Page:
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Gen Z has had enough of politics. Does RFK Jr have the answer?

Robert F Kennedy Jr is actively courting the Gen Z vote after several encouraging polls.   (Getty Images)
Robert F Kennedy Jr is actively courting the Gen Z vote after several encouraging polls. (Getty Images)

Holden Culotta first caught the politics bug as a 15-year-old during the 2016 presidential election.

Four years later, he registered as a Democrat, even though he never felt at home in either the blue or red teams, and volunteered for Andrew Yang’s 2020 insurgency campaign.

After getting a taste of retail politics while canvassing for the Yang campaign in Iowa and New Hampshire, Mr Culotta ditched the Democrats to join Mr Yang’s centrist Forward Party in 2021.

When Robert F Kennedy Jr announced in April he was running against Joe Biden in the Democratic primary, Mr Culotta was drawn to the famous political scion’s promise of upending Washington DC’s tribal politics and reluctantly rejoined the party.

Now an unofficial surrogate for RFK Jr’s independent campaign, the 22-year-old University of Vermont political science student told The Independent that he had always felt a “gut level pull” towards a third-party alternative.

“People my age are fed up,” Mr Culotta said. “We’re completely disillusioned with the two-party system.”

Recent polls from the New York Times and Quinnipiac University have shown RFK Jr with the highest third party support since Ross Perot in 1992.

Robert F Kennedy Jr is attracting the highest support for a third party party or independent candidate in decades (EPA)
Robert F Kennedy Jr is attracting the highest support for a third party party or independent candidate in decades (EPA)

Among 18 to 29 year olds, Mr Kennedy polled higher than both Mr Biden and Donald Trump, and despite conventional wisdom suggesting that he can only act as a spoiler for either candidate, his supporters are daring to dream.

“There’s a psychological barrier to people voting for an independent or third party if they’re polling at 2, 3, 4 per cent. It’s kinda like ‘why waste my time?’” Mr Culotta told The Independent.

“But seeing him polling 20, 25 per cent, there’s a lot of people who have been waiting for this opportunity.”

‘We also have to eat’

The 18-29-year-old demographic has historically been exercised to turn out by issues like foreign wars, climate change, threats to women’s reproductive rights, LGBT+ equality and police brutality.

But after 30-year high inflation and a federal minimum wage anchored at $7.25 per hour, many among Gen Z are feeling the pinch of financial hardship.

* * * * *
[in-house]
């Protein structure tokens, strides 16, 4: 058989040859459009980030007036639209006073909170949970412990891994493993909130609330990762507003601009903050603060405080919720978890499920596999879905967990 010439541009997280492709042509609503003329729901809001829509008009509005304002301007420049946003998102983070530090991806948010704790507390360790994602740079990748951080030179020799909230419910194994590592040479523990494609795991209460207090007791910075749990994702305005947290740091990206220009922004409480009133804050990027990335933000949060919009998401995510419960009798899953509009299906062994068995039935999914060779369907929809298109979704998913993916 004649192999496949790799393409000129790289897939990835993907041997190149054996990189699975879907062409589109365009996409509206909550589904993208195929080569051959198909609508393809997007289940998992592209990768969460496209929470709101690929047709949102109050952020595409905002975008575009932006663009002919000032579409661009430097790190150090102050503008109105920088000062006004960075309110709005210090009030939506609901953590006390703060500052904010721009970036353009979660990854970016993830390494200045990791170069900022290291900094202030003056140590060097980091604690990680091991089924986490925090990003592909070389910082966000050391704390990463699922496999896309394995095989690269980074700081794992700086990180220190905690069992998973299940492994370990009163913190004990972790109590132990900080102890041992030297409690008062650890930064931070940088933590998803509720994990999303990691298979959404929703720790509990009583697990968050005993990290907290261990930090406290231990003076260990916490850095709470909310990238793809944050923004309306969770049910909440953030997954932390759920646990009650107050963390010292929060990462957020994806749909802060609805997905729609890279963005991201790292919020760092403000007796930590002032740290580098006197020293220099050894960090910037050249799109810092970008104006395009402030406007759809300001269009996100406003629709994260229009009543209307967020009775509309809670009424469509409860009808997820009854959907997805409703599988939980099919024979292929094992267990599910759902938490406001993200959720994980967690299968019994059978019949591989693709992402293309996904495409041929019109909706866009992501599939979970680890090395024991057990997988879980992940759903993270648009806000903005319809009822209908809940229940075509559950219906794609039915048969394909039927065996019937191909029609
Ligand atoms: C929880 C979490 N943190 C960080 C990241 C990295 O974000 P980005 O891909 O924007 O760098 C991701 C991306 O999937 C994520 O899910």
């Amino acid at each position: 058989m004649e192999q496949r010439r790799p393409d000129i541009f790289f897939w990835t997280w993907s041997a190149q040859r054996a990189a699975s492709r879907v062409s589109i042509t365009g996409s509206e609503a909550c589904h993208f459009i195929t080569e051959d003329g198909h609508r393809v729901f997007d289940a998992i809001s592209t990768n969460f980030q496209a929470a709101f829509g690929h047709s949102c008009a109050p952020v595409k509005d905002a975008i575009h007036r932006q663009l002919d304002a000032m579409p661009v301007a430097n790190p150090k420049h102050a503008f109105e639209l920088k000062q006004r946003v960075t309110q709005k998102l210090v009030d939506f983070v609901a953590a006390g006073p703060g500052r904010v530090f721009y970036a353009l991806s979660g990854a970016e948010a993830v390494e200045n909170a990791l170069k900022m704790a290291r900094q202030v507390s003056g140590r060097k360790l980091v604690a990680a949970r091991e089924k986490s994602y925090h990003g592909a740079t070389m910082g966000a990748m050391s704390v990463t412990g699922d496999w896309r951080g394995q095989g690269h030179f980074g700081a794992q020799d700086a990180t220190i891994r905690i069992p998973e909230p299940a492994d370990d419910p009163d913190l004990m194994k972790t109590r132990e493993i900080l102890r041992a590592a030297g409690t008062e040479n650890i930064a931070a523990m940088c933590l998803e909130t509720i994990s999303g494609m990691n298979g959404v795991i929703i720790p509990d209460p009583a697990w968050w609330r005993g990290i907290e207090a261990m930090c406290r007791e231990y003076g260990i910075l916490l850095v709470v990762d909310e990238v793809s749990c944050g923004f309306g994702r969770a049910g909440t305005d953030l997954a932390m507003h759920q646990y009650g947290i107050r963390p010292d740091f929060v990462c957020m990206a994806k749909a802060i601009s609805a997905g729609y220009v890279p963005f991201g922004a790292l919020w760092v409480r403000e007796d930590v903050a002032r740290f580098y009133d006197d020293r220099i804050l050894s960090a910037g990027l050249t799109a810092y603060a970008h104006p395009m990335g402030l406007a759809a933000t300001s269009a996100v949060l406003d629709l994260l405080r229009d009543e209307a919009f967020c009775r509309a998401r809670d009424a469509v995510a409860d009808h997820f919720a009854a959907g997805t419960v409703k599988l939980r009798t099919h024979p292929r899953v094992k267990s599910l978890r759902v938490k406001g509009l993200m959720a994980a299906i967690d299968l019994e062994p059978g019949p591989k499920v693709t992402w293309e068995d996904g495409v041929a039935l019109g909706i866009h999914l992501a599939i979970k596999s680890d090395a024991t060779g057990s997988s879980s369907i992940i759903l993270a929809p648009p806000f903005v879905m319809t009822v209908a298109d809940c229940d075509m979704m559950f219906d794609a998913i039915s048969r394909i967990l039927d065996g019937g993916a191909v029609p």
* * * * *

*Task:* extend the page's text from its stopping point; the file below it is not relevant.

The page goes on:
NYU student Olivia Archard, 20, told The Independent she senses a shift towards Gen Z prioritising their own personal finances out of grim necessity.

“There are people working extra jobs to put themselves through NYU,” she said. “People are having to hop the subway so they can save money to afford to eat. That is a reality for some students.”

Ms Archard grew up in New Hampshire in a Democratic-supporting family, and politics is a hot topic of conversation at NYU’s Global Liberal Studies where she is vice president.

NYU student Olivia Archard, 20, has been a Democrat supporter, but sees the appeal to young people in some of RFK Jr’s policies (SUPPLIED)
NYU student Olivia Archard, 20, has been a Democrat supporter, but sees the appeal to young people in some of RFK Jr’s policies (SUPPLIED)

She was surprised by RFK Jr’s high polling, and says his name had not come up during discussions about the election on campus.

“After looking into his policies more I can understand the appeal for many 18- to 29-years-olds.  Policies that are targeting the economic institutions that are failing young people is a very smart move,” she said.

Everywhere RFK Jr goes on the campaign trail, he talks about his plan to make housing affordable for younger voters through low-cost loans backed by Uncle Sam.

Mr Culotta told The Independent those ideas are resonating with other young people.

“Growing up, I never really saw a path to owning a home and no one around me in my age group did,” Mr Culotta says. “I think that’s a huge part of it, seeing a really detailed plan that’s going to address that.”

Link Lauren, a 25-year-old TikTok influencer who has interviewed several 2024 candidates, agrees that the next election will be all about the economy.

“The number one issue for young people is money, money, money,” he told The Independent in an interview.

“We love mother nature, but we also have to eat,” he said, citing the skyrocketing cost of rent, food and other essentials as top of mind.